[8] R. R. Draxler and G. D. Rolph, “HYSPLIT (Hybrid Single-Particle Lagrangian Integrated Trajectory) Model,” NOAA, Air Resources Laboratory, Silver Spring, 2011. http://www.arl.noaa.gov/ready/hysplit4.html
[9] G. D. Rolph, “Real-Time Environmental Applications and Display System (READY),” NOAA Air Resource Lab, Silver Spring, Md, 2003. http://www.arl.noaa.gov/ready/hysplit4.html
[10] I. Bey, D. J. Jacob, R. M. Yantosca, et al., “Global Modeling of Tropospheric Chemistry with Assimilated Meteorology: Model Description and Evaluation,” Journal of Geophysical Research, Vol. 106, No. D19, 2001, pp. 23073-23095. doi:10.1029/2001JD000807
[11] R. J. Park, D. J. Jacob, B. D. Field, et al., “Natural and Transboundary Pollution Influences on Sulfate-Nitrate- Ammonium Aerosols in the United States: Implications for Policy,” Journal of Geophysical Research, Vol. 109, No. D15, 2004, CiteID: D15204.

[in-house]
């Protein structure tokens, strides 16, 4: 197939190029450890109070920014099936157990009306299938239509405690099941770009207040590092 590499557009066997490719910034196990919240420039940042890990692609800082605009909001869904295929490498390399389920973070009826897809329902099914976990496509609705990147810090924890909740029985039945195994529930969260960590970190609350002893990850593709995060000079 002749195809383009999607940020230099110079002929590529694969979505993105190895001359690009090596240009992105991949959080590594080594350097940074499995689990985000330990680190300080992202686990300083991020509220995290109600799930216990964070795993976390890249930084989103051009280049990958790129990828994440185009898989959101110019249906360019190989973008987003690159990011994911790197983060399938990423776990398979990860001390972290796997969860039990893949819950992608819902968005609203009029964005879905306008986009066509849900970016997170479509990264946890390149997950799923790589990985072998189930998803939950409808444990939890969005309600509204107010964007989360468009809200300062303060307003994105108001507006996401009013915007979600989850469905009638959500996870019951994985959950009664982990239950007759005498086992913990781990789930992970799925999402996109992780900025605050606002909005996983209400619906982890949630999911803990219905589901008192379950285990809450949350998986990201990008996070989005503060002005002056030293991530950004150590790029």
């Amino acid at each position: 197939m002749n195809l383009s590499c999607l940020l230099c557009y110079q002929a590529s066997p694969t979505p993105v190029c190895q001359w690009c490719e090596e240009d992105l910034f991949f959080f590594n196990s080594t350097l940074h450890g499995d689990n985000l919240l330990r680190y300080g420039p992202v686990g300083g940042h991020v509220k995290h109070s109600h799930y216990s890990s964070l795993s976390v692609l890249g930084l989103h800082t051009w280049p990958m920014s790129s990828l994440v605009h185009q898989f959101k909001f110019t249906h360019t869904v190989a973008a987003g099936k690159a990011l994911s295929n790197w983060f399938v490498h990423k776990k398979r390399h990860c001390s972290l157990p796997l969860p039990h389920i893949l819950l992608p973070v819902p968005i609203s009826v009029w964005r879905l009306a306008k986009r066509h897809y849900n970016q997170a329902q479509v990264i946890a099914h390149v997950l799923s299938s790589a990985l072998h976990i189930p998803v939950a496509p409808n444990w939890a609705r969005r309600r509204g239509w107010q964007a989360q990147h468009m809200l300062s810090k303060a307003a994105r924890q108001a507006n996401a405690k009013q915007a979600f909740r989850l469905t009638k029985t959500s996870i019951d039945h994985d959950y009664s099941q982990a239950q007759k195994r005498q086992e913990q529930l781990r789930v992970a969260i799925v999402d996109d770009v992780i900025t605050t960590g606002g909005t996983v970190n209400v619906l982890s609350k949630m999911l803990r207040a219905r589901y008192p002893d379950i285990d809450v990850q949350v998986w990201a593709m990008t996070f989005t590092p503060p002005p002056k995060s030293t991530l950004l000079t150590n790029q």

[12] J. Wang, D. J. Jacob and S. T. Martin, “Sensitivity of Sulfate Direct Climate Forcing to the Hysteresis of Particle Phase Transitions,” Journal of Geophysical Research, Vol. 113, No. D11, 2008, pp. D11207.1-D11207.15.
[13] T. D. Fairlie, D. J. Jacob and R. J. Park, “The Impact of Transpacific Transport of Mineral Dust in the United States,” Atmospheric Environment, Vol. 41, No. 6, 2007, pp. 1251-1266. doi:10.1016/j.atmosenv.2006.09.048
[14] D. Chen, Y. Wang, M. B. McElroy, et al., “Regional CO Pollution and Export in China Simulated by the High-Resolution Nested-Grid GEOS-Chem Model,” Atmospheric Chemistry and Physics, Vol. 9, No. 11, 2009, pp. 3825-3839.
[15] V. Vestreng and H. Klein, “Emission Data Reported to UNECE/EMEP. Quality Assurance and Trend Analysis and Presentation of WebDab,” MSC-W Status Report 2002, Norwegian Meteorological Institute, Oslo, 2002.
[16] H. Kuhns, M. Green and V. Etyemezian, “Big Bend Regional Aerosol and Visibility Observational (BRAVO) study emissions inventory,” Desert Research Institute, Las Vegas, 2003.